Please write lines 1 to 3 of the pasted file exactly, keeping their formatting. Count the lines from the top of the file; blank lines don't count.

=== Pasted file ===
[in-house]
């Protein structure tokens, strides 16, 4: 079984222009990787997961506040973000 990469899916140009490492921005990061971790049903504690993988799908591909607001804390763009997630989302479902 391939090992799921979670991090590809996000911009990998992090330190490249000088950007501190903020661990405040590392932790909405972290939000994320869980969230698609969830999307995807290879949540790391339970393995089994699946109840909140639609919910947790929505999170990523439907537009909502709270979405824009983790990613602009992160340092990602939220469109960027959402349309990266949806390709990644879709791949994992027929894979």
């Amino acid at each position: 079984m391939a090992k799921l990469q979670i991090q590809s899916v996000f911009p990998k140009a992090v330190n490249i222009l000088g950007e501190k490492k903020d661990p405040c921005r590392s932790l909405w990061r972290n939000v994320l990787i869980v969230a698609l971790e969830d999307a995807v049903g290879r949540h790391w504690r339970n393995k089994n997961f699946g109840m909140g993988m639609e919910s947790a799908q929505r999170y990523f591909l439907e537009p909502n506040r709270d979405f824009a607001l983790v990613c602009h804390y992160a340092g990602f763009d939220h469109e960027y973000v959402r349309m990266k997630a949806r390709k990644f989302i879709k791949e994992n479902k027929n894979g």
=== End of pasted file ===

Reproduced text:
[in-house]
């Protein structure tokens, strides 16, 4: 079984222009990787997961506040973000 990469899916140009490492921005990061971790049903504690993988799908591909607001804390763009997630989302479902 391939090992799921979670991090590809996000911009990998992090330190490249000088950007501190903020661990405040590392932790909405972290939000994320869980969230698609969830999307995807290879949540790391339970393995089994699946109840909140639609919910947790929505999170990523439907537009909502709270979405824009983790990613602009992160340092990602939220469109960027959402349309990266949806390709990644879709791949994992027929894979």
């Amino acid at each position: 079984m391939a090992k799921l990469q979670i991090q590809s899916v996000f911009p990998k140009a992090v330190n490249i222009l000088g950007e501190k490492k903020d661990p405040c921005r590392s932790l909405w990061r972290n939000v994320l990787i869980v969230a698609l971790e969830d999307a995807v049903g290879r949540h790391w504690r339970n393995k089994n997961f699946g109840m909140g993988m639609e919910s947790a799908q929505r999170y990523f591909l439907e537009p909502n506040r709270d979405f824009a607001l983790v990613c602009h804390y992160a340092g990602f763009d939220h469109e960027y973000v959402r349309m990266k997630a949806r390709k990644f989302i879709k791949e994992n479902k027929n894979g």